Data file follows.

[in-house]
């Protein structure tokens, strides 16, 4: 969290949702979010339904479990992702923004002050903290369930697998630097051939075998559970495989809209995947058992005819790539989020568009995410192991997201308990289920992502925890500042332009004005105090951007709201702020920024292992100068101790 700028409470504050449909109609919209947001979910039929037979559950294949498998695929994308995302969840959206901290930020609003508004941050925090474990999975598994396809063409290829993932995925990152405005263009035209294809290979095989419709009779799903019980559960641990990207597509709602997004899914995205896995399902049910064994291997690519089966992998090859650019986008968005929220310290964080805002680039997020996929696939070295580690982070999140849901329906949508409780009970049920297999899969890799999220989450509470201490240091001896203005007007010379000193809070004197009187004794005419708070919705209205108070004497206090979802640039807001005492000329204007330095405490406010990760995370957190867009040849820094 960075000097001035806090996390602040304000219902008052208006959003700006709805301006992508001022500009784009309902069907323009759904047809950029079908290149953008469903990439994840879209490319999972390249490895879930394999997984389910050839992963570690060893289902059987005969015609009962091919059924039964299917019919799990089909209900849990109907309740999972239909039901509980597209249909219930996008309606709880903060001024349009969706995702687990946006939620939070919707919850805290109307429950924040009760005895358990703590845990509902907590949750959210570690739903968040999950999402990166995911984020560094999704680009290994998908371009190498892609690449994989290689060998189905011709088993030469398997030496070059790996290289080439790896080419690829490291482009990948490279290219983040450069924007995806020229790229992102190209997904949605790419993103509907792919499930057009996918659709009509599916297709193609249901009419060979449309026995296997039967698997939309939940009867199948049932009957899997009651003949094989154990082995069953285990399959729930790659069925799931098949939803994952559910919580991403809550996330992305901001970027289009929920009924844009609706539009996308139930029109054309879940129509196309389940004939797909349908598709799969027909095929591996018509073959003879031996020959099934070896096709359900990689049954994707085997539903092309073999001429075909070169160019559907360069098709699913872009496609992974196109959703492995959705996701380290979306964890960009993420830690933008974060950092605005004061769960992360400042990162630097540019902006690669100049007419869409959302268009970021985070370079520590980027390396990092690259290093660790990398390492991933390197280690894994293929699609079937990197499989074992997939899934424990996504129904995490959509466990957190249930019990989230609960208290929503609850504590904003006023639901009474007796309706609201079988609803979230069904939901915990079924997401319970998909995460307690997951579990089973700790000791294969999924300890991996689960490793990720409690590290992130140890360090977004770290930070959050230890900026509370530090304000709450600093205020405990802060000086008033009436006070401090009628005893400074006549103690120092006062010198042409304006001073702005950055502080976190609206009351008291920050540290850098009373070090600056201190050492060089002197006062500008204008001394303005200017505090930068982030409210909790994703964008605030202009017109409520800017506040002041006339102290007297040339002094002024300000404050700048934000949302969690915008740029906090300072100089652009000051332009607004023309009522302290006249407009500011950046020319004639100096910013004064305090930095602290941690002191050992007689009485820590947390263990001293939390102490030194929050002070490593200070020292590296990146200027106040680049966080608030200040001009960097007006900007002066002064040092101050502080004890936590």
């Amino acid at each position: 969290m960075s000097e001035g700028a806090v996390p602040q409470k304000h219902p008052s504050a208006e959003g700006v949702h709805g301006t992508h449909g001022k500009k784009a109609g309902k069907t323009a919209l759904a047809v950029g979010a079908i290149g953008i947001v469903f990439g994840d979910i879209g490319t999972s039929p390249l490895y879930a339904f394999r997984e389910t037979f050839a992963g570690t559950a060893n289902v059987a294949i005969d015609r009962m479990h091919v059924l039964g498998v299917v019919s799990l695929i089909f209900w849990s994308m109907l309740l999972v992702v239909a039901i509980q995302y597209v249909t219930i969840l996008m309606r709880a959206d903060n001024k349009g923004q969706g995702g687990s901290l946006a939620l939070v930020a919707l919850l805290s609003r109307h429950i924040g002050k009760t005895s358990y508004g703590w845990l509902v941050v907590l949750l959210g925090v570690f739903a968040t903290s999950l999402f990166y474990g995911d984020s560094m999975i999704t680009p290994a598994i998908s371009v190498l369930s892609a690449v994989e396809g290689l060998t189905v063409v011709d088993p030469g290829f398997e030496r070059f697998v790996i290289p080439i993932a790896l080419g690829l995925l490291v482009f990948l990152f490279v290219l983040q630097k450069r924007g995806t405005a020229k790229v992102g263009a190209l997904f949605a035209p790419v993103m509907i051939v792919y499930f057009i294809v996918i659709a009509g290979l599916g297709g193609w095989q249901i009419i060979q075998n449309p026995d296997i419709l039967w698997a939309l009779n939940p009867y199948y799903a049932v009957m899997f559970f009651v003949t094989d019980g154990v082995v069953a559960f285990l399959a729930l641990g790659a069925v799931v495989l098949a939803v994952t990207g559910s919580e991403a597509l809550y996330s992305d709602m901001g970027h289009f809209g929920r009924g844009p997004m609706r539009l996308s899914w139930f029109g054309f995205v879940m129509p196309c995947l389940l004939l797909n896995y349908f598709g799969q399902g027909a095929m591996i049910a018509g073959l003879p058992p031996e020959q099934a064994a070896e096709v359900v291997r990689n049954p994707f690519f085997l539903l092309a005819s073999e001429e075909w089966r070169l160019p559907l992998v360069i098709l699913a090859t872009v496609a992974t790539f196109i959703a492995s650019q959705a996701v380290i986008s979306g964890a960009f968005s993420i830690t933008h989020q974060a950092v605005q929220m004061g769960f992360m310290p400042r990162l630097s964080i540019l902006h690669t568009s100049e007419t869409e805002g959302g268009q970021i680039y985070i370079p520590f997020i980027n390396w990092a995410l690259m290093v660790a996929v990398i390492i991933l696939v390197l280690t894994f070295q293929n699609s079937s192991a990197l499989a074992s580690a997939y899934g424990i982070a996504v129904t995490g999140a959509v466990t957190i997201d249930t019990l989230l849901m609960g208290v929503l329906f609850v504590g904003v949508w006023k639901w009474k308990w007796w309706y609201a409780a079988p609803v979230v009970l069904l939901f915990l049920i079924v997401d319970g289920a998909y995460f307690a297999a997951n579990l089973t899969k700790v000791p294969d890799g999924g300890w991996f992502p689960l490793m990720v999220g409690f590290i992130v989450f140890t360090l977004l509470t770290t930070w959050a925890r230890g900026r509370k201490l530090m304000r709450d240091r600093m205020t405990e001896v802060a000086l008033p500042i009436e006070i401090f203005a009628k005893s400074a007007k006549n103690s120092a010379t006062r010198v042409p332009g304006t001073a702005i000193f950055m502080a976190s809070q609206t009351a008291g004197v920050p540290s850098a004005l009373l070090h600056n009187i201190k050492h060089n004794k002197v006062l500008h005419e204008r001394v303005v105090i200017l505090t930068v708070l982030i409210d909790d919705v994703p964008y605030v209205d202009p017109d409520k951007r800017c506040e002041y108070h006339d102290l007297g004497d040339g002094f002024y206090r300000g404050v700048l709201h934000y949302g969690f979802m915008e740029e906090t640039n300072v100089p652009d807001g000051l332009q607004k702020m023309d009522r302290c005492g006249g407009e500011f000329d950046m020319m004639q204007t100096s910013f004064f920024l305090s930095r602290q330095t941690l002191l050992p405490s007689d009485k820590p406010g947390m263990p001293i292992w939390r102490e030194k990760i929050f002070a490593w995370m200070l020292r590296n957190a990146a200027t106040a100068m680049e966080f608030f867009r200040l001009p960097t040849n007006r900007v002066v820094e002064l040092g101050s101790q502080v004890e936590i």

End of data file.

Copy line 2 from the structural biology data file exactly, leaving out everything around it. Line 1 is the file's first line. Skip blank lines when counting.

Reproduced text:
């Protein structure tokens, strides 16, 4: 969290949702979010339904479990992702923004002050903290369930697998630097051939075998559970495989809209995947058992005819790539989020568009995410192991997201308990289920992502925890500042332009004005105090951007709201702020920024292992100068101790 700028409470504050449909109609919209947001979910039929037979559950294949498998695929994308995302969840959206901290930020609003508004941050925090474990999975598994396809063409290829993932995925990152405005263009035209294809290979095989419709009779799903019980559960641990990207597509709602997004899914995205896995399902049910064994291997690519089966992998090859650019986008968005929220310290964080805002680039997020996929696939070295580690982070999140849901329906949508409780009970049920297999899969890799999220989450509470201490240091001896203005007007010379000193809070004197009187004794005419708070919705209205108070004497206090979802640039807001005492000329204007330095405490406010990760995370957190867009040849820094 960075000097001035806090996390602040304000219902008052208006959003700006709805301006992508001022500009784009309902069907323009759904047809950029079908290149953008469903990439994840879209490319999972390249490895879930394999997984389910050839992963570690060893289902059987005969015609009962091919059924039964299917019919799990089909209900849990109907309740999972239909039901509980597209249909219930996008309606709880903060001024349009969706995702687990946006939620939070919707919850805290109307429950924040009760005895358990703590845990509902907590949750959210570690739903968040999950999402990166995911984020560094999704680009290994998908371009190498892609690449994989290689060998189905011709088993030469398997030496070059790996290289080439790896080419690829490291482009990948490279290219983040450069924007995806020229790229992102190209997904949605790419993103509907792919499930057009996918659709009509599916297709193609249901009419060979449309026995296997039967698997939309939940009867199948049932009957899997009651003949094989154990082995069953285990399959729930790659069925799931098949939803994952559910919580991403809550996330992305901001970027289009929920009924844009609706539009996308139930029109054309879940129509196309389940004939797909349908598709799969027909095929591996018509073959003879031996020959099934070896096709359900990689049954994707085997539903092309073999001429075909070169160019559907360069098709699913872009496609992974196109959703492995959705996701380290979306964890960009993420830690933008974060950092605005004061769960992360400042990162630097540019902006690669100049007419869409959302268009970021985070370079520590980027390396990092690259290093660790990398390492991933390197280690894994293929699609079937990197499989074992997939899934424990996504129904995490959509466990957190249930019990989230609960208290929503609850504590904003006023639901009474007796309706609201079988609803979230069904939901915990079924997401319970998909995460307690997951579990089973700790000791294969999924300890991996689960490793990720409690590290992130140890360090977004770290930070959050230890900026509370530090304000709450600093205020405990802060000086008033009436006070401090009628005893400074006549103690120092006062010198042409304006001073702005950055502080976190609206009351008291920050540290850098009373070090600056201190050492060089002197006062500008204008001394303005200017505090930068982030409210909790994703964008605030202009017109409520800017506040002041006339102290007297040339002094002024300000404050700048934000949302969690915008740029906090300072100089652009000051332009607004023309009522302290006249407009500011950046020319004639100096910013004064305090930095602290941690002191050992007689009485820590947390263990001293939390102490030194929050002070490593200070020292590296990146200027106040680049966080608030200040001009960097007006900007002066002064040092101050502080004890936590």